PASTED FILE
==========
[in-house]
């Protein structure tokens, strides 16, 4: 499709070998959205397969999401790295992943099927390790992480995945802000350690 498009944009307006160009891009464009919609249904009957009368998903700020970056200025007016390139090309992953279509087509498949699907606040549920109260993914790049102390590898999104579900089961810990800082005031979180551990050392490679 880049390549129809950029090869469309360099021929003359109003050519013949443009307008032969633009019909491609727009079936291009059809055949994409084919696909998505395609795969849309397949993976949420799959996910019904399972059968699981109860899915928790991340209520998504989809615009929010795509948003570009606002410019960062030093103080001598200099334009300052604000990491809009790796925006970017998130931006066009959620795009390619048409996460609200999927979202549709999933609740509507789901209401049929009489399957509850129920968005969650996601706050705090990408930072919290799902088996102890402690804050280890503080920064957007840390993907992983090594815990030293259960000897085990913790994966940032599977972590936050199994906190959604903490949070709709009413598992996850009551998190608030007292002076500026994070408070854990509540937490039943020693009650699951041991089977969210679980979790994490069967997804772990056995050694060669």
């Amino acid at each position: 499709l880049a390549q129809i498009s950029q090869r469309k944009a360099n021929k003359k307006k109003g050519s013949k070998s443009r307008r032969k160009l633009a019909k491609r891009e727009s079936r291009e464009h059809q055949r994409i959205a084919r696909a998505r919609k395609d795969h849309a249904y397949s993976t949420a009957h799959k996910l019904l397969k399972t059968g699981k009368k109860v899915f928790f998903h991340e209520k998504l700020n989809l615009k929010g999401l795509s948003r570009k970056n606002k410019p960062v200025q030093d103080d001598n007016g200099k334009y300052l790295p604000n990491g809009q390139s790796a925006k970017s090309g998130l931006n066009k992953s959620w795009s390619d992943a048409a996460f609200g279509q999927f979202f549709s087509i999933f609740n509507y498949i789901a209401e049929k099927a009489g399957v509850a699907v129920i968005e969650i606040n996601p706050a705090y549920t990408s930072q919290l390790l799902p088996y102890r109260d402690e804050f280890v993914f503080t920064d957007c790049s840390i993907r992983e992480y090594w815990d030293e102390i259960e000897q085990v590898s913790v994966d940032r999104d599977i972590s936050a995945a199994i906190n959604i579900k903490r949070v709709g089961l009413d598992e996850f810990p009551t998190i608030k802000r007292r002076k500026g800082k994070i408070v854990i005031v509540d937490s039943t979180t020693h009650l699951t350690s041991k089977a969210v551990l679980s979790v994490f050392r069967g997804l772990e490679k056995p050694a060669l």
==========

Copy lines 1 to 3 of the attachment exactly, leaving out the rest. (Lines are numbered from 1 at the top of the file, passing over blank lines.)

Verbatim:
[in-house]
């Protein structure tokens, strides 16, 4: 499709070998959205397969999401790295992943099927390790992480995945802000350690 498009944009307006160009891009464009919609249904009957009368998903700020970056200025007016390139090309992953279509087509498949699907606040549920109260993914790049102390590898999104579900089961810990800082005031979180551990050392490679 880049390549129809950029090869469309360099021929003359109003050519013949443009307008032969633009019909491609727009079936291009059809055949994409084919696909998505395609795969849309397949993976949420799959996910019904399972059968699981109860899915928790991340209520998504989809615009929010795509948003570009606002410019960062030093103080001598200099334009300052604000990491809009790796925006970017998130931006066009959620795009390619048409996460609200999927979202549709999933609740509507789901209401049929009489399957509850129920968005969650996601706050705090990408930072919290799902088996102890402690804050280890503080920064957007840390993907992983090594815990030293259960000897085990913790994966940032599977972590936050199994906190959604903490949070709709009413598992996850009551998190608030007292002076500026994070408070854990509540937490039943020693009650699951041991089977969210679980979790994490069967997804772990056995050694060669």
């Amino acid at each position: 499709l880049a390549q129809i498009s950029q090869r469309k944009a360099n021929k003359k307006k109003g050519s013949k070998s443009r307008r032969k160009l633009a019909k491609r891009e727009s079936r291009e464009h059809q055949r994409i959205a084919r696909a998505r919609k395609d795969h849309a249904y397949s993976t949420a009957h799959k996910l019904l397969k399972t059968g699981k009368k109860v899915f928790f998903h991340e209520k998504l700020n989809l615009k929010g999401l795509s948003r570009k970056n606002k410019p960062v200025q030093d103080d001598n007016g200099k334009y300052l790295p604000n990491g809009q390139s790796a925006k970017s090309g998130l931006n066009k992953s959620w795009s390619d992943a048409a996460f609200g279509q999927f979202f549709s087509i999933f609740n509507y498949i789901a209401e049929k099927a009489g399957v509850a699907v129920i968005e969650i606040n996601p706050a705090y549920t990408s930072q919290l390790l799902p088996y102890r109260d402690e804050f280890v993914f503080t920064d957007c790049s840390i993907r992983e992480y090594w815990d030293e102390i259960e000897q085990v590898s913790v994966d940032r999104d599977i972590s936050a995945a199994i906190n959604i579900k903490r949070v709709g089961l009413d598992e996850f810990p009551t998190i608030k802000r007292r002076k500026g800082k994070i408070v854990i005031v509540d937490s039943t979180t020693h009650l699951t350690s041991k089977a969210v551990l679980s979790v994490f050392r069967g997804l772990e490679k056995p050694a060669l």